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  • Rupert

Supermarket Sauvignons

In my first official wine lesson I learned that there are somewhere 8 and 10 thousand different varieties of grape used to make wine around the world but the vast majority consumed in the UK comes from something like a dozen varieties.

These are all varieties you’ll have heard of; names like Chardonnay, Merlot and Sauvignon Blanc.

But knowing what you’re drinking depends on where it comes from. The vast majority of wines from Europe don’t have the grape variety on the label. Most wines from outside Europe do.

And some of these grapes have more than one name. Pinot Grigio is the same as Pinot Gris, just made in a slightly different style. Likewise Shiraz is the same as Syrah.

So it’s not that straightforward and it’s easy to see why people see “New Zealand – Sauvignon Blanc” on a menu or supermarket shelf and stick to that.

Often you have to know a bit about wine to understand which grape a wine is made from and that can be a bit daunting. So hopefully this site will help you.

In future posts I’ll lead you through regions and grape varieties and hopefully open the door to some new wine.

And, armed with just a bit of knowledge, you’ll be able to compare and contrast.

I’ve met people who say they don’t like Chardonnay but their favourite wine is Chablis. I’ve also met someone who told me that they love Sancerre but can’t stand Sauvignon Blanc.

They were still unconvinced when I mentioned that Chablis is a Chardonnay and Sancerre is made from Sauvignon Blanc grapes.

But what it shows is that the same grapes can be used to make completely different styles of wine around the world.

So let’s start with one of those grapes - Sauvignon Blanc. It’s one of the most popular grape varieties in the UK over recent years.

Wine trends come and go. The boom in wines coming out from New Zealand – and specifically Sauvignon Blanc - has filled the gap that Pinot Grigio enjoyed during the mid noughties when Sex In The City was in its heyday. Before that Chardonnay was the trendy tipple.

And Kiwi Sauvignon Blanc tops the list for plenty of good reasons. Climate plays a huge part in the taste of the wine and the warmth and long growing season of NZ allows the grapes to ripen more than in some other more established wine growing areas.

This generally allows it to develop a fruitier flavour. So most of the supermarket NZ Sauvignon Blancs will have fresh passion fruit and apricot flavours but at the same time keep their acidity giving the wine a zesty and fresher flavour.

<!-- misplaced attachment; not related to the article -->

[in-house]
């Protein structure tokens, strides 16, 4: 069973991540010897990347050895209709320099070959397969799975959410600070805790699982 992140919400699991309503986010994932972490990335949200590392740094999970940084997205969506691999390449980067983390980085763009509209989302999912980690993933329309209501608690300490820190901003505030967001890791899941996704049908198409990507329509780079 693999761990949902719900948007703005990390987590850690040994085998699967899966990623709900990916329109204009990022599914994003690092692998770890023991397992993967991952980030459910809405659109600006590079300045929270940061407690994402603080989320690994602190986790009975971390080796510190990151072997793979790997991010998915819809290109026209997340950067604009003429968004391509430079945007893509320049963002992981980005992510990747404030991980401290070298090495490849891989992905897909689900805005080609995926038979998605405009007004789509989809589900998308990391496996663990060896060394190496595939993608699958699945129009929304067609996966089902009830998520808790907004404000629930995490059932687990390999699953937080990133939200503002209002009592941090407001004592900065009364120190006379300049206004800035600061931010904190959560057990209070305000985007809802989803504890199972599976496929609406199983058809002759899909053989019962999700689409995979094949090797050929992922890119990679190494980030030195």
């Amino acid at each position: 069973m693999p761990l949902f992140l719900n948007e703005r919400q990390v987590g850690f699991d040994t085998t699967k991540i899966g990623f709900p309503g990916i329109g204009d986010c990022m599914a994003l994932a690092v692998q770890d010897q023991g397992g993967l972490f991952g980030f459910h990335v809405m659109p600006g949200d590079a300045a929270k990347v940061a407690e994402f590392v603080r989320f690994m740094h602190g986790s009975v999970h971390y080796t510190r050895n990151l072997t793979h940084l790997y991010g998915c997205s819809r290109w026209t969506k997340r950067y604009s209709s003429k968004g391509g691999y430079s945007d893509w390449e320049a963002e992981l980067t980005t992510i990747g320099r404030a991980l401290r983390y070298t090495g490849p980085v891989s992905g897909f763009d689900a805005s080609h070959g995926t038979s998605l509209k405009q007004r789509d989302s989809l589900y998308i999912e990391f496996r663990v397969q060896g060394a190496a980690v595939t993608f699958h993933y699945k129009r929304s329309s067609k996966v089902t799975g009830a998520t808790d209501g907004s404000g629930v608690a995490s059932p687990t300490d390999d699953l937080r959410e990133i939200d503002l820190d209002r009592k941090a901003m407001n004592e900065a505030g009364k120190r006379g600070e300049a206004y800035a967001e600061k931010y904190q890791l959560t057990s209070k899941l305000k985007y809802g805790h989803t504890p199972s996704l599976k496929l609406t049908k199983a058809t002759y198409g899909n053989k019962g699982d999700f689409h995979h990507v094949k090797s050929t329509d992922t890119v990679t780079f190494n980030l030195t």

Generally they’ve been designed for drinking young, with or without food and often lack the subtlety or complexity of Sauvignon Blancs from other parts of the world. But there are also some brilliantly made wines, which will age well and often far more nuanced drinking experiences.

These are very popular wines on the UK’s supermarket shelves. Here are three NZ Sauvignon Blancs, which you can find on most supermarket shelves:

The Ned – Sauvignon Blanc – 2020 – On offer at Morrisons for £6 – 6.5/10

I first tried The Ned about three years ago and was really surprised by its quality. It’s usually a typically fruity Marlborough wine, with lovely passion fruit and peach flavours. This is the first of the 2020, I’ve tried and I was a little disappointed. The acidity is still really high but it’s a bit over-powering and isn’t balanced by the usual strong fruit flavours. However, for the price (look for it on offer) it’s well worth getting a few in.

The Most Wanted – Sauvignon Blanc – 2020 – £7.50 from Tesco (£8 in Sainsbury’s) – 6/10

This one’s not from Marlborough – otherwise they’d put it on the label. And you can find it in most supermarkets at the moment. This one was less balanced than The Ned – as it feels more acidic and lacks subtlety. But it’s a typical NZ wine with gooseberry and citrus flavours that are really refreshing and zingy.

Wairu Cove – Sauvignon Blanc – 2020 - £7 from Tesco – 7/10

Again, a wine you can find at a lot of supermarkets, and it’s a good example of the New Zealand style. Bold, tropical fruit, still with high acidity but balanced well. It’s a solid Marlborough wine; refreshing, fruity and mouth-watering.

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